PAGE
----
Bombs Kill Three, Wound 21 in Baghdad

Prime Minister Nouri al-Maliki once again failed to reach agreement Sunday on naming a new defense and interior minister as parliament reconvened after a four-day break.

Naming strong but neutral ministers is considered crucial for any plan to restore security and stability to strife-torn Iraq.

Rampant violence claimed three lives and injured 21 people just after dawn when a pair of bombs ripped through central Baghdad. The bombs, designed to kill the maximum number of people, were planted next to each other and were detonated in succession in Baghdad's Tahariyat Square, police 1st Lt. Thaeir Mahmoud said. Many of the injured were gawkers who had rushed to the scene of the fist explosion.

CountryWatch: Iraq

The head of the provincial council in Diyala, a mixed but tense province north of Baghdad, escaped an assassination attempt that killed one of his bodyguards and injured six others. Ibrahim Bajlan was uninjured when a car bomb detonated next to his convoy in the Imam Weis area, 44 miles north of the provincial capital Baqouba.

The fresh violence came amid rising fears in the Iraqi capital that extremists seeking to force Baghdad residents to follow strict Islamic practices were now targeting men in shorts, liquor stores and even barbers. Gunmen in recent months have even killed people drinking beer along the banks of the Tigris river.

Last week, gunmen in Baghdad stopped a car carrying a Sunni Arab tennis coach and two of his Shiite players, asked them to step out and then shot them.

Extremists have been distributing leaflets warning people in the mostly Sunni neighborhoods of Saidiyah and Ghazaliyah not to wear shorts, police said.

The U.S. military has said the bodies regularly turn up of people killed in sectarian attacks, by death squads and criminal violence — including 33 last week in Baghdad province. U.S. military officials consider it one of their biggest problems in the Baghdad area.

An Iraqi tennis coach and two of his players were shot to death last week in Baghdad because they were wearing shorts.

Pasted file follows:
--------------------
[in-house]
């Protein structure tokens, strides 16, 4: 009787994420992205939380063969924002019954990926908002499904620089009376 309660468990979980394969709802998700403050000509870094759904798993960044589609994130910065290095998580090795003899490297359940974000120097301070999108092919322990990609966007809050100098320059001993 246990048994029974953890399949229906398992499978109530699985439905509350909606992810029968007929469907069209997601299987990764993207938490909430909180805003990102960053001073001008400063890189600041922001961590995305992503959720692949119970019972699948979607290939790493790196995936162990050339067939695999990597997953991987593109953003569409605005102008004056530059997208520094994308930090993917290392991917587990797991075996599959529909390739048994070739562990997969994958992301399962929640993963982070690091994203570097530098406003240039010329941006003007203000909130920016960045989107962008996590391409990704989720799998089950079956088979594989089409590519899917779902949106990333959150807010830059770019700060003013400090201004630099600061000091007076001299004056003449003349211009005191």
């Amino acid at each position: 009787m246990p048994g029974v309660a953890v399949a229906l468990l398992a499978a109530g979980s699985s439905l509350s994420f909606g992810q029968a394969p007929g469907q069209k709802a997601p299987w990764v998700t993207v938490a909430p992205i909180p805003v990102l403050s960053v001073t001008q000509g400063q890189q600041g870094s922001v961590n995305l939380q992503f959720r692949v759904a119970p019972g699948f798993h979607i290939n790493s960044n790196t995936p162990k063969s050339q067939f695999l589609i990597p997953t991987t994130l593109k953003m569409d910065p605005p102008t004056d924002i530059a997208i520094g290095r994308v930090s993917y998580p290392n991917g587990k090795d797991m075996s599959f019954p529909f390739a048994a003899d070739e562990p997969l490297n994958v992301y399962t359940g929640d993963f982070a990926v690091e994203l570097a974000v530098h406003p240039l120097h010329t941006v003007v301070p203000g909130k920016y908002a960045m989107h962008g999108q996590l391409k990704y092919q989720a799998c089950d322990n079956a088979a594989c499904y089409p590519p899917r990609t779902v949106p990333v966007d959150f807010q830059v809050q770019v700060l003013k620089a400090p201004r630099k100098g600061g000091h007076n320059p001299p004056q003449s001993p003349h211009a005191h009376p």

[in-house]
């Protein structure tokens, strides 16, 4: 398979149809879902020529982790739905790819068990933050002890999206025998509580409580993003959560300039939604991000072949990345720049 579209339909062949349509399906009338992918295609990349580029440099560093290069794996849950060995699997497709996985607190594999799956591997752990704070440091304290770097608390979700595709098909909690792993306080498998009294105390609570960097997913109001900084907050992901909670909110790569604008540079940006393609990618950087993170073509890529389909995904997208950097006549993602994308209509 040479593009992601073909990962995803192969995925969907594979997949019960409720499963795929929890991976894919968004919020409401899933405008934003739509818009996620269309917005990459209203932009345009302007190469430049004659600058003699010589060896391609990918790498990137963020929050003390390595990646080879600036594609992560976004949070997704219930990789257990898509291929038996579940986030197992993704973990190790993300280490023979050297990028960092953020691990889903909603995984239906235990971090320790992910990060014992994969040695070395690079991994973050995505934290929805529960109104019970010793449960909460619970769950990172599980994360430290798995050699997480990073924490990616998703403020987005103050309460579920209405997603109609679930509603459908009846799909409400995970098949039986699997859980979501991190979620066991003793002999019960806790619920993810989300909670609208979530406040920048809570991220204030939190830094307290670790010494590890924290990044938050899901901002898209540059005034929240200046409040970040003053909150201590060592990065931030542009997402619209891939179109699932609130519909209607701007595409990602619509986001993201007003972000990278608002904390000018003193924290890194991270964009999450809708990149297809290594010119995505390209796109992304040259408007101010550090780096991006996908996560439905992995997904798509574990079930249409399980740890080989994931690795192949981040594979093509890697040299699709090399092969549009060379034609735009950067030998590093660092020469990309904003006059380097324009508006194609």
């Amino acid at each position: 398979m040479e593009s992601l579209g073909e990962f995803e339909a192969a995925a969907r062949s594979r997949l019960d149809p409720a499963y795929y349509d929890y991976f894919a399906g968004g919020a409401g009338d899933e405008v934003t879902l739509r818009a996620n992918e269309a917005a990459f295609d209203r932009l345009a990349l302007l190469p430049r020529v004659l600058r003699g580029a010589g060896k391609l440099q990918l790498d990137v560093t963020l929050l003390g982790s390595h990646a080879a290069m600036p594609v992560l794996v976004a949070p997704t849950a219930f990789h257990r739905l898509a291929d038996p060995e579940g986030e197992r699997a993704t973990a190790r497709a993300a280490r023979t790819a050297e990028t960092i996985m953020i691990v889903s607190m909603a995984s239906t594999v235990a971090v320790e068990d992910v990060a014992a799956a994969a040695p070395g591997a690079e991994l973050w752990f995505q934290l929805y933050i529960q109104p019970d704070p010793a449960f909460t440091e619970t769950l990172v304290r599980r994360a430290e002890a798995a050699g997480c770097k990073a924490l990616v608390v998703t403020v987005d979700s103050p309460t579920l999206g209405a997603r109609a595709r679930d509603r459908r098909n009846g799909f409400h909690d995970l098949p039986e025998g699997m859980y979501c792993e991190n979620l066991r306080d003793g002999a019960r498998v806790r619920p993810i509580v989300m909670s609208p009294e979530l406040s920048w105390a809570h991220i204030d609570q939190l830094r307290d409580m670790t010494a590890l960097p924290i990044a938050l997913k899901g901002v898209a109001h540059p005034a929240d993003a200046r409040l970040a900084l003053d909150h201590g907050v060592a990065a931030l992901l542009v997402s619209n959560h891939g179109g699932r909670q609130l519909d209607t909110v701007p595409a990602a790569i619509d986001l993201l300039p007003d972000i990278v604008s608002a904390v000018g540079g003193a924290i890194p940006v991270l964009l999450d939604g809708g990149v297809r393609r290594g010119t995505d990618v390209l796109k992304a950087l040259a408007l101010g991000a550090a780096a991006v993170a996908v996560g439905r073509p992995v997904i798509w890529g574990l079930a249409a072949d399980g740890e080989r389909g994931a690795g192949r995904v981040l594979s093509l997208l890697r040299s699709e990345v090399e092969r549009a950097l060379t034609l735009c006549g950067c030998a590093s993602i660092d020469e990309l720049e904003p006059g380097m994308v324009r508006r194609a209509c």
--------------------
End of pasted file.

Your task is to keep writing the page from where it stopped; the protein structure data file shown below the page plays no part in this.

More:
There was no word on the fate of the two missing crew members of a U.S. Marine AH-1 Cobra helicopter which crashed Saturday in volatile western Anbar province. Hostile fire was not suspected as the cause of the crash, the U.S. military said.

Iraq's fractious political, ethnic and sectarian parties again failed to reach agreement on who will run the interior and defense ministries, despite a promise by al-Maliki to do so within a few days of his Cabinet being sworn in just over a week ago.

"The will not be named today," Shiite deputy Baha al-Araji said. "We hope within three days."

There had been hopes that al-Maliki would swear in the two new ministers when the 275-member parliament convened Sunday after the Iraq weekend.

The Shiite-dominated interior ministry has been promised to that community, while Sunni Arabs are to get the defense ministry. It is hoped the balance will enable al-Maliki to move ahead with a plan to take over security around Iraq over the next 18 months and also attract army recruits among Sunni Arabs, who make up the core of the insurgency .

The list however, has been whittled down to two candidates for the interior ministry and three for defense.

During what appeared to be a stormy closed-door session, deputies argued over a demand by the Shiite and Kurdish coalitions to curb the power of Sunni Arab parliament speaker Mahmoud al-Mashhadani. They demand that he be obliged by parliamentary regulation to consult his Shiite and Kurdish deputy speakers before taking any decisions.

The demand, staunchly opposed by Sunnis, was an indication the struggle for more power and authorities among Iraq's factions. The speaker has little authority.

"We have not reached agreement," said Salim Abdullah, a deputy with the main Sunni Arab Accordance Front said before the start of a second closed-door session.

Iraq's Foreign Ministry said Iran's Foreign Minister Manouchehr Mottaki delivered a list of charges against Saddam Hussein. It provided no details, including when the charges would be submitted, but Iran has in the past said it wants to put Saddam on trial for crimes from the 1980-88 Iran-Iraq war, including the alleged use of chemical weapons.

The trial of Saddam and seven co-defendants was to resume Monday on charges they ordered the killing of 148 Shiites for allegedly taking part in a botched 1982 assassination attempt against the former Iraqi leader.